Acting On Your Balance System
By Amy Rogerson et Karine Tcholkayan Today’s column will focus on our balance system and what helps maintain its integrity. To keep things interesting, we thought we’d start with a test of your own static balance. Make sure this test is safe for you. That you don’t have dizziness or joint instability. Choose a secure…
By Amy Rogerson et Karine Tcholkayan
Today’s column will focus on our balance system and what helps maintain its integrity. To keep things interesting, we thought we’d start with a test of your own static balance. Make sure this test is safe for you. That you don’t have dizziness or joint instability. Choose a secure place in your home and time your balance on one leg as you focus on a spot in front of you. When you are ready, bend the opposite leg off the floor without allowing it to touch the stance leg. Give yourself three trials and sufficient time to rest in between. Did you make it for more than ten seconds? Thirty seconds? What do you think influences your capacity to maintain your balance?
When we ask our patients to try this test in the clinic, we often get two different types of responses. The first being, “Oh, my balance has never been great” . The second being complete surprise at having trouble balancing on one leg. Balance control is the foundation of a person’s ability to move and function independently. Balance however is not a simple feat. It involves the complex coordination of your muscles, joints, nervous system (somatosensory system), vision and vestibular system (inner ear).
For healthy adults, moving on firm ground, the balance system relies on 70% of the somatosensory information, 20% on vestibular information and 10% on vision. However, if the surface is unstable, more emphasis will be placed on vision.
All this unconscious, rapidly processed information is needed to maintain balance with our day to day activities such as bending down to tie our shoes, recovering our footing on a moving bus or with an unexpected toss by a rushed passerby.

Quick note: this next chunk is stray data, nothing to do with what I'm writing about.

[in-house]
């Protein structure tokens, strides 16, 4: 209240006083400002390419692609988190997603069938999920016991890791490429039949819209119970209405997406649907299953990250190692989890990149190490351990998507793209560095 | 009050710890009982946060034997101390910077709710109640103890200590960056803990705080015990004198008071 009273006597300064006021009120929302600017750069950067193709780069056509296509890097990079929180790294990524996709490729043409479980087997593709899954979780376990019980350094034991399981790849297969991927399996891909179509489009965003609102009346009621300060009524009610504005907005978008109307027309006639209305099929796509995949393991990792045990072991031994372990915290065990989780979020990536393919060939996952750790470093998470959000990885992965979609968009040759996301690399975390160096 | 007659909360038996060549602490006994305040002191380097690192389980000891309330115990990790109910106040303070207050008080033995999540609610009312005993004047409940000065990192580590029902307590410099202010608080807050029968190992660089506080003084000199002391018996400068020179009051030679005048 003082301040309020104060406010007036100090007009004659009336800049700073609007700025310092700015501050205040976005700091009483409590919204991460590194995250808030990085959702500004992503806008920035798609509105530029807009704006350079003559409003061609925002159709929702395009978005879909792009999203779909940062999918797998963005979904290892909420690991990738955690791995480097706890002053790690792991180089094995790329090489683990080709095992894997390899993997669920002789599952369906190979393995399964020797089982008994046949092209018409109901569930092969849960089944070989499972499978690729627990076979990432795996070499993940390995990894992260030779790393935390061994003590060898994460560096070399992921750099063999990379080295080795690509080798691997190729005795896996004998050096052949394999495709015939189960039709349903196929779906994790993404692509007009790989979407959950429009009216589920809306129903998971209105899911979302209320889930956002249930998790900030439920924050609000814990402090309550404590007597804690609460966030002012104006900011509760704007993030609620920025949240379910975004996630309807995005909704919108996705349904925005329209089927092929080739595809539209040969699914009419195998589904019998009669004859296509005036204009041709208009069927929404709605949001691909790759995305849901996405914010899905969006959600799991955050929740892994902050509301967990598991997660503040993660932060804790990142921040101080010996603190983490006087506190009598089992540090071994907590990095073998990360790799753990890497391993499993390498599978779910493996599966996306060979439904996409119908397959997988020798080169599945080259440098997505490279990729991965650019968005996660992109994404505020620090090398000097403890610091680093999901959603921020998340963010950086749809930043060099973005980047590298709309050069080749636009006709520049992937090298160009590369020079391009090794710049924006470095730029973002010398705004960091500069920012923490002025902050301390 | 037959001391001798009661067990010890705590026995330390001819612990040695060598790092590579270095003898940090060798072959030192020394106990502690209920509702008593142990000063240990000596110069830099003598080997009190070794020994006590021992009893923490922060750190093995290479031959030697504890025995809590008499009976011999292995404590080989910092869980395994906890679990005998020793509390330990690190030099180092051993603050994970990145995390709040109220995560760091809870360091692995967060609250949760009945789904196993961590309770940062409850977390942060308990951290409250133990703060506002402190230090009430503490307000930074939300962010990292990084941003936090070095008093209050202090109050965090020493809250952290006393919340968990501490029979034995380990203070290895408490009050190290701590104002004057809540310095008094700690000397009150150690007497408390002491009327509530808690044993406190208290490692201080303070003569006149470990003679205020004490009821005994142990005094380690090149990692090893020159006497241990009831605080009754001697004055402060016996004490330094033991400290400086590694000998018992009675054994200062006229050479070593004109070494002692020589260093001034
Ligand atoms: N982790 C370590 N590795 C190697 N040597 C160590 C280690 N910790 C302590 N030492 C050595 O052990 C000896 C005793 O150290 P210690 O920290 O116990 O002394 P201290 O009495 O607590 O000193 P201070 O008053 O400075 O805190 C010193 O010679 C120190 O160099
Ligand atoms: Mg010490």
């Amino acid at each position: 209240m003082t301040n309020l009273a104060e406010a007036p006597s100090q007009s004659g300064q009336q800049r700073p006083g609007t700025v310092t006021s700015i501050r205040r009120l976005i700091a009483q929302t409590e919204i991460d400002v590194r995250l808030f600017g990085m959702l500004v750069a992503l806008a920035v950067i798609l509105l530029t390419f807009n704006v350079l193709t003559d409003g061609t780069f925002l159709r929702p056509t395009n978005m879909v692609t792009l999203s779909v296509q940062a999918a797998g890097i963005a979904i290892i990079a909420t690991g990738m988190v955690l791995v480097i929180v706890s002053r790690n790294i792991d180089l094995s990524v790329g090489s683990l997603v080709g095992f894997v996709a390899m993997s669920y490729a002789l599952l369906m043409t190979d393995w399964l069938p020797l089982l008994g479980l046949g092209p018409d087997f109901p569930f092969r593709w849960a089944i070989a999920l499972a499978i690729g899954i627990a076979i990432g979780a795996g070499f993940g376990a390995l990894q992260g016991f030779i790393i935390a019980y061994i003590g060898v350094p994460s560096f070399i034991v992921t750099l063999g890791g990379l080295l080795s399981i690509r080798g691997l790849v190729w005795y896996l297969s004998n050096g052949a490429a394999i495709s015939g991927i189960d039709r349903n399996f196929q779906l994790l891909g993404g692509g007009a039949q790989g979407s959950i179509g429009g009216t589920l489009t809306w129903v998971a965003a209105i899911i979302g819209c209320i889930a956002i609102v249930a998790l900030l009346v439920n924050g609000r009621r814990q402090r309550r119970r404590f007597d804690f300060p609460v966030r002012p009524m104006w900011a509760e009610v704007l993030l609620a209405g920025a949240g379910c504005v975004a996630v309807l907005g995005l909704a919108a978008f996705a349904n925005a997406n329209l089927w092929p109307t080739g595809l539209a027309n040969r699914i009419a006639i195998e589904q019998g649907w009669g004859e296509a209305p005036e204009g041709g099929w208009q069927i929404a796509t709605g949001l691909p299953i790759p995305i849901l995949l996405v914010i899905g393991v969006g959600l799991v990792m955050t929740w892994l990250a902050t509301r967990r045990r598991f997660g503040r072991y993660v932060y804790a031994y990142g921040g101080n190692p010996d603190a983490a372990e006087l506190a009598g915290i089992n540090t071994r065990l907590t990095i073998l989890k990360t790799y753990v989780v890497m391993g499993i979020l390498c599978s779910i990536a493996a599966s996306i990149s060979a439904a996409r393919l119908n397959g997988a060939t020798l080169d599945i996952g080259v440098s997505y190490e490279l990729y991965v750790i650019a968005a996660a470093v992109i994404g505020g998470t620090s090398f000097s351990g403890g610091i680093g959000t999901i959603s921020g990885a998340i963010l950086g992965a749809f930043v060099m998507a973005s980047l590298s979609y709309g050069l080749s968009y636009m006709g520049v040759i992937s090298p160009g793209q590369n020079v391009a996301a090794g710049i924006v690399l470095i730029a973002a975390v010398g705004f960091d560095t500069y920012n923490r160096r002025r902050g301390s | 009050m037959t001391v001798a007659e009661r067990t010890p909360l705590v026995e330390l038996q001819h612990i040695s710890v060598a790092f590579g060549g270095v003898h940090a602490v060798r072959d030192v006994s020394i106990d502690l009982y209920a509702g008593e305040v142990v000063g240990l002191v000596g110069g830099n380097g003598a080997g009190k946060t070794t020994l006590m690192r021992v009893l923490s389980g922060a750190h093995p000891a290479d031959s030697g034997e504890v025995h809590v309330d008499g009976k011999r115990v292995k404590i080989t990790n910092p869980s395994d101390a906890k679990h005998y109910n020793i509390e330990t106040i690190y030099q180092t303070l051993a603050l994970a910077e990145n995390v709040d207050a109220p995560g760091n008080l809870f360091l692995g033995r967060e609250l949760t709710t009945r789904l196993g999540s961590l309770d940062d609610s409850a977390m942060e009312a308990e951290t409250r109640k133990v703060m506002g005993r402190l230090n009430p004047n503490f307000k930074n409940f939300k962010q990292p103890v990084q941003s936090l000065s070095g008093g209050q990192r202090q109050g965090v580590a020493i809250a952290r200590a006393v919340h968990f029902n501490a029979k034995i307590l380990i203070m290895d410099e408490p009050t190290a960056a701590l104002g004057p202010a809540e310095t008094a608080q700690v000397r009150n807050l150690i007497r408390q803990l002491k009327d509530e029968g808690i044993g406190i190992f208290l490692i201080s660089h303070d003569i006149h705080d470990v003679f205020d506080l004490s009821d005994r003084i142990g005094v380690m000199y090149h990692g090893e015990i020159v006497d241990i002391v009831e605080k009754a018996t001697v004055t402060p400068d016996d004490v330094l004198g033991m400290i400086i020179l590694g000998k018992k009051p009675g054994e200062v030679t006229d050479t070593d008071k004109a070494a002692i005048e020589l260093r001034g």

Falls are more common with ageing and this insecurity can have tremendous impact on one’s quality of life. Certain factors associated with ageing that can affect balance are changes in eyesight and depth perception, decline in cognitive ability, disease or injuries in weight bearing joints and vestibular abnormalities causing dizziness. Certain medication also can impact your balance. These concerns however, as well as the fear of falling, will lead people into a vicious cycle of inactivity. Sedentary behaviour over time is known to speed up the process of these age-related changes. Without strong muscles and bones, we are left with a fragilized system that is more prone to injury when falling.
The good news is that keeping active on a regular basis, maintaining strong muscles and working on your balance with specific exercises can help prevent the risk of falls. Activities that work on a narrow base of support or in single leg stance are important, mixing both static and dynamic movements. It is most beneficial to eventually progress the balance movements to dual-task conditions. You may have noticed that some of your senior counterparts stop walking when you talk to them. This is a typical scenario proving that loading the system with cognitive (discussion) and motor tasks (walking) at the same time can be challenging for many.
Certain example of activities that can target the balance system in a fun environment are yoga, Tai Chi or other martial arts, balance and postural stability classes, bowling, outdoor hiking and dancing. It is essential that the approach you choose be challenging and specific to your needs. A good teacher or coach will help you adapt the balance movements and help keep it interesting! In order to truly reduce the risk of fall, studies support that a person must dedicate themselves to these types of movements 2 hours per week for a period of 3-12 months.
Now, to come back to our initial test! Are you within normal range? It is never too late to start acting on your balance system!
- age 40-49 : 40 seconds
- age 50-59 : 37 seconds
- age 60-69 : 27 seconds
- age 70-79 : 15 seconds
- age 80-99 : 6 seconds
Article written by Karine Tcholkayan pht and Amy Rogerson pht, both registered physiotherapists holding a Master’s degree in Physiotherapy and Bachelor of Science in Exercise Science.